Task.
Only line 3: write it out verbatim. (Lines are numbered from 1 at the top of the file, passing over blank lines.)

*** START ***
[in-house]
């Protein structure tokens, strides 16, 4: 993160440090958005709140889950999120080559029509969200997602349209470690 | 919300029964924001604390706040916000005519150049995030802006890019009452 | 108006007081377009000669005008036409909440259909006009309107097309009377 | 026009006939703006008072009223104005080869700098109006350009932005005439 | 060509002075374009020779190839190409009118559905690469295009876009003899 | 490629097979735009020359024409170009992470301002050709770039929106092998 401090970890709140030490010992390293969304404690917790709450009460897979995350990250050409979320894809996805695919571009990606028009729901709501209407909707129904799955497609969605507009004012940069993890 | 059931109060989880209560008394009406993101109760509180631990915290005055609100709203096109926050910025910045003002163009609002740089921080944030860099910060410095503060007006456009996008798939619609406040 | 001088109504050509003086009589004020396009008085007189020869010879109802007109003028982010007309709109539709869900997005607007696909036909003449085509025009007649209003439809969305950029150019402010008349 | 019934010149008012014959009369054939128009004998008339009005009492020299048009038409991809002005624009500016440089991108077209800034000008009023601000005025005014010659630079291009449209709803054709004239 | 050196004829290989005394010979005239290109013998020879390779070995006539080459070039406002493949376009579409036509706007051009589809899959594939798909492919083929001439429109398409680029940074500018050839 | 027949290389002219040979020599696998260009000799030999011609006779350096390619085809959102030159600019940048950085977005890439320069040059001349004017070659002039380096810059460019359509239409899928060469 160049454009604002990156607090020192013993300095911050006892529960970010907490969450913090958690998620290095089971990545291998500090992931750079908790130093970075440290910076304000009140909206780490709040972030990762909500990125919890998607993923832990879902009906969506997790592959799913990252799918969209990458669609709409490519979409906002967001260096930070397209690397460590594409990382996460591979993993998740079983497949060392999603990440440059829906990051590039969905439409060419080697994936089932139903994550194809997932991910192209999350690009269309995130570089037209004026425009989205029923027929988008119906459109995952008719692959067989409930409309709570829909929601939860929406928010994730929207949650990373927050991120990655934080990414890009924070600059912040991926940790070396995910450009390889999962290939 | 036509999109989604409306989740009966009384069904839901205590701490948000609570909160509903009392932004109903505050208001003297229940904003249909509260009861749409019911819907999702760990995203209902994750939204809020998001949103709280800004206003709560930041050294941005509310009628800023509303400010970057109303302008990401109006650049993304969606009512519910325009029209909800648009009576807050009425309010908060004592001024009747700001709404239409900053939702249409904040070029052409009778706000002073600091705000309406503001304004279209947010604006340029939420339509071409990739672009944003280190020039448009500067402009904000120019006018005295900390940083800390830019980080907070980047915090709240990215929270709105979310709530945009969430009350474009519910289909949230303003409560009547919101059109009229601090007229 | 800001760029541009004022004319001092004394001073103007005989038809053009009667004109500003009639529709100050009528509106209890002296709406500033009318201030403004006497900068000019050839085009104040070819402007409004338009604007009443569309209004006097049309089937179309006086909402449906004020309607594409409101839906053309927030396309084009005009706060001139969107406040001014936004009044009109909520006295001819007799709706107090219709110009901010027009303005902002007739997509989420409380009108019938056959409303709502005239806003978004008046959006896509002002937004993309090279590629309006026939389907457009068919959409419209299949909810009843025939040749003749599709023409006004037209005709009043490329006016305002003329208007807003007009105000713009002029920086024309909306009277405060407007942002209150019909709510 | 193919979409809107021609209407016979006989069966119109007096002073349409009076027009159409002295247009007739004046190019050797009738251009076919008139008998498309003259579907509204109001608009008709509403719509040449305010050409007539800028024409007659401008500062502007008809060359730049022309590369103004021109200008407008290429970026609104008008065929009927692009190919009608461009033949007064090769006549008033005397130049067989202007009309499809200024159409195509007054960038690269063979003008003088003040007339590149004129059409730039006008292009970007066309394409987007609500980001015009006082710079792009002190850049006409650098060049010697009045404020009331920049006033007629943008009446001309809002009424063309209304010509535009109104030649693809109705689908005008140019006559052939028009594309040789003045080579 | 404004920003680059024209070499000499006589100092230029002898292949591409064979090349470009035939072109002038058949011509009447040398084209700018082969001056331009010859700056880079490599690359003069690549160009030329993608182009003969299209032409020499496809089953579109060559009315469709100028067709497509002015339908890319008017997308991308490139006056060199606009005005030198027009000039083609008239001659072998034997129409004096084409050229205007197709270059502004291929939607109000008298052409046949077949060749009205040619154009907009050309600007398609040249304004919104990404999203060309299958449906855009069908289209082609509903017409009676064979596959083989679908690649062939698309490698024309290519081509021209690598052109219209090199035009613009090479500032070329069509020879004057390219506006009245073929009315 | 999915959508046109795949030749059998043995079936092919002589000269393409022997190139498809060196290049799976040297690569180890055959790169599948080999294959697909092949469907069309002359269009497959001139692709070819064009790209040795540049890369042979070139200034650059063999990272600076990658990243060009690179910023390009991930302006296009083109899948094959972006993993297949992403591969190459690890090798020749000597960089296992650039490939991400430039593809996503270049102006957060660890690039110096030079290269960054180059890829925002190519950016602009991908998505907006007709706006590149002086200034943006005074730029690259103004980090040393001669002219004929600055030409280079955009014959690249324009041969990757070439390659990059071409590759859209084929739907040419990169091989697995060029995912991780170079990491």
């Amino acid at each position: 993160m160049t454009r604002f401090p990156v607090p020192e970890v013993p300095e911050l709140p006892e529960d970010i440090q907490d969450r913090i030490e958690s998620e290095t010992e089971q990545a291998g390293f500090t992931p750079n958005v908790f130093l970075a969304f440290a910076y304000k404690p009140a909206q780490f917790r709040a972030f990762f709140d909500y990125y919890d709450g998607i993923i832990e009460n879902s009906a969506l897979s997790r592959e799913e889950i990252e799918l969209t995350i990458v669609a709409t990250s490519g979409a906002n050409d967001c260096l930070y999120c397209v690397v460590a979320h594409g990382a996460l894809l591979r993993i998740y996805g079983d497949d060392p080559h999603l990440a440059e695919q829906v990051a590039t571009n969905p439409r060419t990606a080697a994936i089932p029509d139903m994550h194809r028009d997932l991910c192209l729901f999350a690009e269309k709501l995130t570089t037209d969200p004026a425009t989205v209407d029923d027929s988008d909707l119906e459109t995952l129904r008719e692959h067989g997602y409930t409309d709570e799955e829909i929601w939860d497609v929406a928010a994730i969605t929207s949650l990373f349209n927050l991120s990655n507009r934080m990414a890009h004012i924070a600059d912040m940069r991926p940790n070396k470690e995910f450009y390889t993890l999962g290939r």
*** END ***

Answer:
């Amino acid at each position: 993160m160049t454009r604002f401090p990156v607090p020192e970890v013993p300095e911050l709140p006892e529960d970010i440090q907490d969450r913090i030490e958690s998620e290095t010992e089971q990545a291998g390293f500090t992931p750079n958005v908790f130093l970075a969304f440290a910076y304000k404690p009140a909206q780490f917790r709040a972030f990762f709140d909500y990125y919890d709450g998607i993923i832990e009460n879902s009906a969506l897979s997790r592959e799913e889950i990252e799918l969209t995350i990458v669609a709409t990250s490519g979409a906002n050409d967001c260096l930070y999120c397209v690397v460590a979320h594409g990382a996460l894809l591979r993993i998740y996805g079983d497949d060392p080559h999603l990440a440059e695919q829906v990051a590039t571009n969905p439409r060419t990606a080697a994936i089932p029509d139903m994550h194809r028009d997932l991910c192209l729901f999350a690009e269309k709501l995130t570089t037209d969200p004026a425009t989205v209407d029923d027929s988008d909707l119906e459109t995952l129904r008719e692959h067989g997602y409930t409309d709570e799955e829909i929601w939860d497609v929406a928010a994730i969605t929207s949650l990373f349209n927050l991120s990655n507009r934080m990414a890009h004012i924070a600059d912040m940069r991926p940790n070396k470690e995910f450009y390889t993890l999962g290939r």